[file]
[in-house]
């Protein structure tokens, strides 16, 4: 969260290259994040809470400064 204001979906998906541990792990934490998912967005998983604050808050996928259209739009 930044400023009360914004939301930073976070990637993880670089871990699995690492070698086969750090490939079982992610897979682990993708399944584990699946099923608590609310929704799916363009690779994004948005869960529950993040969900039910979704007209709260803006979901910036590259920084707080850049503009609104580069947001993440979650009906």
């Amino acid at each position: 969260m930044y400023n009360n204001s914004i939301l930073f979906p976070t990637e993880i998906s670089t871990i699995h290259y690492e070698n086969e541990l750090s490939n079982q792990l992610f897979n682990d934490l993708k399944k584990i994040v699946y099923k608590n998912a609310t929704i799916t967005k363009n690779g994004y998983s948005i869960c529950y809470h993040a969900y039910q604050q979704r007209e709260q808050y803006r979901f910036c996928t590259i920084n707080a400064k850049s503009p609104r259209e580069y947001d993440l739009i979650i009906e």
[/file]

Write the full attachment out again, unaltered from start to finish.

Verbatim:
[in-house]
């Protein structure tokens, strides 16, 4: 969260290259994040809470400064 204001979906998906541990792990934490998912967005998983604050808050996928259209739009 930044400023009360914004939301930073976070990637993880670089871990699995690492070698086969750090490939079982992610897979682990993708399944584990699946099923608590609310929704799916363009690779994004948005869960529950993040969900039910979704007209709260803006979901910036590259920084707080850049503009609104580069947001993440979650009906």
């Amino acid at each position: 969260m930044y400023n009360n204001s914004i939301l930073f979906p976070t990637e993880i998906s670089t871990i699995h290259y690492e070698n086969e541990l750090s490939n079982q792990l992610f897979n682990d934490l993708k399944k584990i994040v699946y099923k608590n998912a609310t929704i799916t967005k363009n690779g994004y998983s948005i869960c529950y809470h993040a969900y039910q604050q979704r007209e709260q808050y803006r979901f910036c996928t590259i920084n707080a400064k850049s503009p609104r259209e580069y947001d993440l739009i979650i009906e």